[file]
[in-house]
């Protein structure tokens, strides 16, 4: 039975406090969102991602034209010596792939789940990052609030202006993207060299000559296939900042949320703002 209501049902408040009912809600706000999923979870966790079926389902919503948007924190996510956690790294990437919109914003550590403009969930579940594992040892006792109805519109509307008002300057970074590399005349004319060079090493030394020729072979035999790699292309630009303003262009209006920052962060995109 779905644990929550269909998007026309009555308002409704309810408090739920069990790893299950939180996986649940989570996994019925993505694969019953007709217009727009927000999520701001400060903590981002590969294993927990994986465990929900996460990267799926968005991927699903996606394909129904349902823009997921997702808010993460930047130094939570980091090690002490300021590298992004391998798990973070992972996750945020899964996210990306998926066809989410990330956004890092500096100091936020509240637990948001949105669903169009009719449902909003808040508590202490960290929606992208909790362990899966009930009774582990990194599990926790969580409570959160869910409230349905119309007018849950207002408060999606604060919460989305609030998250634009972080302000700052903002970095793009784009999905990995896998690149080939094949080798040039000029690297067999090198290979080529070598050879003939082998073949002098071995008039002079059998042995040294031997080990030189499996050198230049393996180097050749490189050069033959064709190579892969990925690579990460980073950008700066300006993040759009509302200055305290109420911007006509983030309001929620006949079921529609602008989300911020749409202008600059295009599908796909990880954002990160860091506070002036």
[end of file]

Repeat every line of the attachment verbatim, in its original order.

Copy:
[in-house]
């Protein structure tokens, strides 16, 4: 039975406090969102991602034209010596792939789940990052609030202006993207060299000559296939900042949320703002 209501049902408040009912809600706000999923979870966790079926389902919503948007924190996510956690790294990437919109914003550590403009969930579940594992040892006792109805519109509307008002300057970074590399005349004319060079090493030394020729072979035999790699292309630009303003262009209006920052962060995109 779905644990929550269909998007026309009555308002409704309810408090739920069990790893299950939180996986649940989570996994019925993505694969019953007709217009727009927000999520701001400060903590981002590969294993927990994986465990929900996460990267799926968005991927699903996606394909129904349902823009997921997702808010993460930047130094939570980091090690002490300021590298992004391998798990973070992972996750945020899964996210990306998926066809989410990330956004890092500096100091936020509240637990948001949105669903169009009719449902909003808040508590202490960290929606992208909790362990899966009930009774582990990194599990926790969580409570959160869910409230349905119309007018849950207002408060999606604060919460989305609030998250634009972080302000700052903002970095793009784009999905990995896998690149080939094949080798040039000029690297067999090198290979080529070598050879003939082998073949002098071995008039002079059998042995040294031997080990030189499996050198230049393996180097050749490189050069033959064709190579892969990925690579990460980073950008700066300006993040759009509302200055305290109420911007006509983030309001929620006949079921529609602008989300911020749409202008600059295009599908796909990880954002990160860091506070002036």